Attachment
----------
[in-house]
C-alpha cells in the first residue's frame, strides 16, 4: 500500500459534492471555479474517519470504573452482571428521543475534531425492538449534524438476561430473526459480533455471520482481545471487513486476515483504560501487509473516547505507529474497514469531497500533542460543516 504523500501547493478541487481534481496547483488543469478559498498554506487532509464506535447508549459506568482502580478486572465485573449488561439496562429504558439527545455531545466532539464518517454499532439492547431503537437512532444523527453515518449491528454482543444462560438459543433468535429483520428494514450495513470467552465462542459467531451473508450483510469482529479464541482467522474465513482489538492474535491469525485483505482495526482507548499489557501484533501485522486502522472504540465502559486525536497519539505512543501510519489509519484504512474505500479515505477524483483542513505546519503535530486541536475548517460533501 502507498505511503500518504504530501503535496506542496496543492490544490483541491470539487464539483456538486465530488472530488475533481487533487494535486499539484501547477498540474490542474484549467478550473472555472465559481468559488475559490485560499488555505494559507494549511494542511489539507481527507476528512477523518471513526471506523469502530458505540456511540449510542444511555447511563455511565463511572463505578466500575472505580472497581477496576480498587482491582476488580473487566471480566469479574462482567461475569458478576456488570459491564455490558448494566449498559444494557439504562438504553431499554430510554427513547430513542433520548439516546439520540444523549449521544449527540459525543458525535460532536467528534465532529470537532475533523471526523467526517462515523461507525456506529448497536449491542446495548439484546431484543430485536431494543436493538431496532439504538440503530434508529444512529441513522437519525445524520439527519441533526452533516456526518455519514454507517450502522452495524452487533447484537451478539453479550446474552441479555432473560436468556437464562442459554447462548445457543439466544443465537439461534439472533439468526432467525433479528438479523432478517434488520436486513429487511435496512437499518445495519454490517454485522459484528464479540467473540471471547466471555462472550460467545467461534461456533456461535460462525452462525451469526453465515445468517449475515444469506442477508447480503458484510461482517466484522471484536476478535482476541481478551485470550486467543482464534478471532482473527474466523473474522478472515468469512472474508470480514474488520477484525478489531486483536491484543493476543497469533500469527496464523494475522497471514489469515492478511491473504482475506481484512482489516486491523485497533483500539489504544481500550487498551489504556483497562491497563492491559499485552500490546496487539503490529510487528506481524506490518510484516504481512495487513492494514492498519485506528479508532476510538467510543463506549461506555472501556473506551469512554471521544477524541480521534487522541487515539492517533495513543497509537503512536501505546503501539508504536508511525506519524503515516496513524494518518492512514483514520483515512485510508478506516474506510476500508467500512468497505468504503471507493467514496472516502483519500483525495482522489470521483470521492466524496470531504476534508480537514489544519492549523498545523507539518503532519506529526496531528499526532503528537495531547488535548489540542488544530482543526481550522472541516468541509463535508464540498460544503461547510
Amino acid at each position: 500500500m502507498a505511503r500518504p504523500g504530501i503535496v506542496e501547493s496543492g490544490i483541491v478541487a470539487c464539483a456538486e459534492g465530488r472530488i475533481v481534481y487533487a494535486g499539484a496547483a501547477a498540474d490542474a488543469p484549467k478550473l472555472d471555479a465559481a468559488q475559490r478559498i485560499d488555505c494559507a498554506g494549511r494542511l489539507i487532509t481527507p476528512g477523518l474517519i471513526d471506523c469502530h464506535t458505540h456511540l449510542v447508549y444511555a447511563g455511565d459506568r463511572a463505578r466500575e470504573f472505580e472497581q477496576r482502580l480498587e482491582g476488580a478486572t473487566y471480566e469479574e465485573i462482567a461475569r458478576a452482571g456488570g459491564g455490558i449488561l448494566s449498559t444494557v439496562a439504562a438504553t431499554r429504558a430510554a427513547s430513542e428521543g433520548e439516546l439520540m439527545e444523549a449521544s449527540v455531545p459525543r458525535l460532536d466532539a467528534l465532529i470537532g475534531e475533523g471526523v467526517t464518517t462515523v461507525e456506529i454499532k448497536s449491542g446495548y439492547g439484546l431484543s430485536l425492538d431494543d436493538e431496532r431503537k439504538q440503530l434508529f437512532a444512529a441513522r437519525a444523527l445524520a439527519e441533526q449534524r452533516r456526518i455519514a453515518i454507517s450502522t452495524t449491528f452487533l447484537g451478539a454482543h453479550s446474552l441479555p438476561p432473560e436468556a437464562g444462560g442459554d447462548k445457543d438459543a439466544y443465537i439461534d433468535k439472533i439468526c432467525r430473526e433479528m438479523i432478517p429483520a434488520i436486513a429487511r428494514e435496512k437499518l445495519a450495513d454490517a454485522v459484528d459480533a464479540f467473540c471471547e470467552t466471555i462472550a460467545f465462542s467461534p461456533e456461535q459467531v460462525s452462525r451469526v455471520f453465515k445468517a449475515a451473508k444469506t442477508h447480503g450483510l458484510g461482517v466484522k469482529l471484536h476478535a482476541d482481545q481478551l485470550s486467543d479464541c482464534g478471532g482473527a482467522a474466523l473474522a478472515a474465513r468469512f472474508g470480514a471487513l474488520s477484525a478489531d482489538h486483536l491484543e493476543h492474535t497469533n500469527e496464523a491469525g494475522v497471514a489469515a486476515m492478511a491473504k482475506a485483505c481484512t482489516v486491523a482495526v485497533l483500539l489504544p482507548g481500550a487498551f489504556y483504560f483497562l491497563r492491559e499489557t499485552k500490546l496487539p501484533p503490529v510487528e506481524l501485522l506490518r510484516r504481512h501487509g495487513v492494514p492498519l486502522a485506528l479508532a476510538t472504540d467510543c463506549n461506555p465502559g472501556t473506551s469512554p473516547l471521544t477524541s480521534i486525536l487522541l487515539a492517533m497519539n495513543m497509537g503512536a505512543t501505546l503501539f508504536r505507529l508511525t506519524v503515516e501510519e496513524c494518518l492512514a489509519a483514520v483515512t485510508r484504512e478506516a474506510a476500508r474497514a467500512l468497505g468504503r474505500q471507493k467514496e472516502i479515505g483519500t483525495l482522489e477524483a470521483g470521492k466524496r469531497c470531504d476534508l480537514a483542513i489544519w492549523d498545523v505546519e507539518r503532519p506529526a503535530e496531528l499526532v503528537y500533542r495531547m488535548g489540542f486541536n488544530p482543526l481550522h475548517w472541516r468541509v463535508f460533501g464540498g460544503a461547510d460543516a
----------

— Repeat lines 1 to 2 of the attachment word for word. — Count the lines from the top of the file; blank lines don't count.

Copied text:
[in-house]
C-alpha cells in the first residue's frame, strides 16, 4: 500500500459534492471555479474517519470504573452482571428521543475534531425492538449534524438476561430473526459480533455471520482481545471487513486476515483504560501487509473516547505507529474497514469531497500533542460543516 504523500501547493478541487481534481496547483488543469478559498498554506487532509464506535447508549459506568482502580478486572465485573449488561439496562429504558439527545455531545466532539464518517454499532439492547431503537437512532444523527453515518449491528454482543444462560438459543433468535429483520428494514450495513470467552465462542459467531451473508450483510469482529479464541482467522474465513482489538492474535491469525485483505482495526482507548499489557501484533501485522486502522472504540465502559486525536497519539505512543501510519489509519484504512474505500479515505477524483483542513505546519503535530486541536475548517460533501 502507498505511503500518504504530501503535496506542496496543492490544490483541491470539487464539483456538486465530488472530488475533481487533487494535486499539484501547477498540474490542474484549467478550473472555472465559481468559488475559490485560499488555505494559507494549511494542511489539507481527507476528512477523518471513526471506523469502530458505540456511540449510542444511555447511563455511565463511572463505578466500575472505580472497581477496576480498587482491582476488580473487566471480566469479574462482567461475569458478576456488570459491564455490558448494566449498559444494557439504562438504553431499554430510554427513547430513542433520548439516546439520540444523549449521544449527540459525543458525535460532536467528534465532529470537532475533523471526523467526517462515523461507525456506529448497536449491542446495548439484546431484543430485536431494543436493538431496532439504538440503530434508529444512529441513522437519525445524520439527519441533526452533516456526518455519514454507517450502522452495524452487533447484537451478539453479550446474552441479555432473560436468556437464562442459554447462548445457543439466544443465537439461534439472533439468526432467525433479528438479523432478517434488520436486513429487511435496512437499518445495519454490517454485522459484528464479540467473540471471547466471555462472550460467545467461534461456533456461535460462525452462525451469526453465515445468517449475515444469506442477508447480503458484510461482517466484522471484536476478535482476541481478551485470550486467543482464534478471532482473527474466523473474522478472515468469512472474508470480514474488520477484525478489531486483536491484543493476543497469533500469527496464523494475522497471514489469515492478511491473504482475506481484512482489516486491523485497533483500539489504544481500550487498551489504556483497562491497563492491559499485552500490546496487539503490529510487528506481524506490518510484516504481512495487513492494514492498519485506528479508532476510538467510543463506549461506555472501556473506551469512554471521544477524541480521534487522541487515539492517533495513543497509537503512536501505546503501539508504536508511525506519524503515516496513524494518518492512514483514520483515512485510508478506516474506510476500508467500512468497505468504503471507493467514496472516502483519500483525495482522489470521483470521492466524496470531504476534508480537514489544519492549523498545523507539518503532519506529526496531528499526532503528537495531547488535548489540542488544530482543526481550522472541516468541509463535508464540498460544503461547510